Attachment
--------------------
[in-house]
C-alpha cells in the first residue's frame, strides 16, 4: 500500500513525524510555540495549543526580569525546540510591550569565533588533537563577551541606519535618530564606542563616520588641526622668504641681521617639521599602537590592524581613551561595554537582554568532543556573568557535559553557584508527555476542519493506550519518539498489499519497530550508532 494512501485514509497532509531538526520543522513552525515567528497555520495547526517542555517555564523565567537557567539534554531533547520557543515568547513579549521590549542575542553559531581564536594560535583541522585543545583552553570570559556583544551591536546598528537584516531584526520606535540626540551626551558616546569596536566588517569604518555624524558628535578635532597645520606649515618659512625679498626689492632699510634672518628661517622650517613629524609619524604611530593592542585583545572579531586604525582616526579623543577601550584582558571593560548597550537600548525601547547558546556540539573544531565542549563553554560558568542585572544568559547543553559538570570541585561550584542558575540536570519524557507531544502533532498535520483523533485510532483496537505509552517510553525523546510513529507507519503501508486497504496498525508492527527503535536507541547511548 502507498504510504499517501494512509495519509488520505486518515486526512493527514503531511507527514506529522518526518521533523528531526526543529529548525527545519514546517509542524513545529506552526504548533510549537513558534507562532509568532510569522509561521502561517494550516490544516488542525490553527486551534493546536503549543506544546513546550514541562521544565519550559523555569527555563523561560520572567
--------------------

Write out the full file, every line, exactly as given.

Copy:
[in-house]
C-alpha cells in the first residue's frame, strides 16, 4: 500500500513525524510555540495549543526580569525546540510591550569565533588533537563577551541606519535618530564606542563616520588641526622668504641681521617639521599602537590592524581613551561595554537582554568532543556573568557535559553557584508527555476542519493506550519518539498489499519497530550508532 494512501485514509497532509531538526520543522513552525515567528497555520495547526517542555517555564523565567537557567539534554531533547520557543515568547513579549521590549542575542553559531581564536594560535583541522585543545583552553570570559556583544551591536546598528537584516531584526520606535540626540551626551558616546569596536566588517569604518555624524558628535578635532597645520606649515618659512625679498626689492632699510634672518628661517622650517613629524609619524604611530593592542585583545572579531586604525582616526579623543577601550584582558571593560548597550537600548525601547547558546556540539573544531565542549563553554560558568542585572544568559547543553559538570570541585561550584542558575540536570519524557507531544502533532498535520483523533485510532483496537505509552517510553525523546510513529507507519503501508486497504496498525508492527527503535536507541547511548 502507498504510504499517501494512509495519509488520505486518515486526512493527514503531511507527514506529522518526518521533523528531526526543529529548525527545519514546517509542524513545529506552526504548533510549537513558534507562532509568532510569522509561521502561517494550516490544516488542525490553527486551534493546536503549543506544546513546550514541562521544565519550559523555569527555563523561560520572567